Baby Step OneDave Ramsey has 7 Baby Steps to Financial Freedom. If you do a quick Google search you’ll come across three different opinions on Dave Ramsey: people who think he is awesome, people who think he is too rigid, and people who think he is not rigid enough.┬áIn the end, I don’t think it matters what other people think. I think it matters what you think. Much like Goldilocks and the Three Bears, there is a lot of financial advice and options out there and you need to do what best suits you and right now, this best suits me.

I need some guidance, and I need little milestones along the way. (Dave Ramsey even addresses this issue, but I’ll probably discuss it in a later post when I start talking about knocking out the next credit card.) And so starts my journey to Baby Step One: $1,000 in savings.

I read an article saying a car emergency could easily wipe out $1,000 in savings, which is true, but if you end up in the hospital you could easily end up with a $5,000 hospital bill you don’t have cash for, too. You can’t plan for every emergency, but you can plan for some of the smaller emergencies, and this is a great start.

Baby Step OneSo where am I now? I currently have $250 in my “jar.” Yes, I even have an actually jar in my planner so I know where I stand! It’s satisfying to watch it fill up and helped me with a bit of my frustrations to see that every little bit adds up.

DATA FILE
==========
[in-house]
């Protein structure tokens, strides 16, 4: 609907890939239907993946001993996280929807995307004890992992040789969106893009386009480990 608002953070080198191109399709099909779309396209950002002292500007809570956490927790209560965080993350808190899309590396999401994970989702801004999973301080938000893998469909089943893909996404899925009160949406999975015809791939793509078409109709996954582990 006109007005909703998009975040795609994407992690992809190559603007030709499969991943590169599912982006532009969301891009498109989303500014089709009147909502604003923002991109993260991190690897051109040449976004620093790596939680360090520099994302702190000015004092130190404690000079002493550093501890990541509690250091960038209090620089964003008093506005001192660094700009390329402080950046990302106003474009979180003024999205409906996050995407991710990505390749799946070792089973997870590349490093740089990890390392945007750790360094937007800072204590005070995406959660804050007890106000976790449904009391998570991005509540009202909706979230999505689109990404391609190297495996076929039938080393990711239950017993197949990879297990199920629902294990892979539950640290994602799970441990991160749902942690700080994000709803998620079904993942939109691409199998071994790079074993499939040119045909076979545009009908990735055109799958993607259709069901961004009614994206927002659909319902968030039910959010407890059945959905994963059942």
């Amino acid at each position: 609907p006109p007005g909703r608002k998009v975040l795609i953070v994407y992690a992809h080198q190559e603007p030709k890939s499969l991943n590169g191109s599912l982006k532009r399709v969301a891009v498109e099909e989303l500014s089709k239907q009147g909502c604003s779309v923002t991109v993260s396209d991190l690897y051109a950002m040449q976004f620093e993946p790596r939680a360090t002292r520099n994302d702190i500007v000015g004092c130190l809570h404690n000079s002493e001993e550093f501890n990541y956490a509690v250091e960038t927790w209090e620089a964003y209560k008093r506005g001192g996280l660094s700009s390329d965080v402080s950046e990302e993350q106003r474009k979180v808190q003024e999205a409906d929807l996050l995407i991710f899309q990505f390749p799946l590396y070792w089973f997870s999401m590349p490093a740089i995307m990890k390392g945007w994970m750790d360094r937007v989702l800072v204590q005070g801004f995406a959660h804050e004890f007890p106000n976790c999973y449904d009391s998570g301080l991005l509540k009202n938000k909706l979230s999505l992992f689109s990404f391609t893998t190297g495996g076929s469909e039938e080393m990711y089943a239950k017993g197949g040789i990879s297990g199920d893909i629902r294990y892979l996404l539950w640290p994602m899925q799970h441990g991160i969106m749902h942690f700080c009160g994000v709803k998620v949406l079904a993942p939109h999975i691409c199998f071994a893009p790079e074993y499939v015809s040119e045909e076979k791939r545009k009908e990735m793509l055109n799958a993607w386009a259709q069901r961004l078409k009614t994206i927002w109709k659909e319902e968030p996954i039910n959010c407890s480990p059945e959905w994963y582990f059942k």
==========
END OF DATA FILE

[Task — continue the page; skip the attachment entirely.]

I’m blessed at this point in my life to have things fall into place. I have some back pay coming in from a second job that will help me unexpectedly fill it up a bit faster and I am hoping it will be full by the end of January. I’m really tightening my belt to meet this goal and get started on credit card #3.

Now, I’m not so starry eyed that I don’t think I’m going to wipe my debt away by the end of the year. It took a while to dig myself into this hole and it’s going to take a while to dig myself out. I can, however, put in the work and get myself turned in the right direction and get some good habits solidly in place by the end of the year.

I also have big charges due throughout the year that I know are going to cause bumps that put a pause the forward momentum. I already know I’ll get frustrated, but I’m determined to try to set aside some savings over and above Baby Step One when I know those things are coming (car insurance, for example). That’s life. But the point is to keep going. I’ve got a motto and a method for what I do when something like that tries to get in my way, so look forward an explanation of that in my next finance post.

How are you doing with your finance goals this year? What areas do you need to work on? Are there any tools you can use to reach your goals? What kind of encouragement can I give you?
Baby Step One

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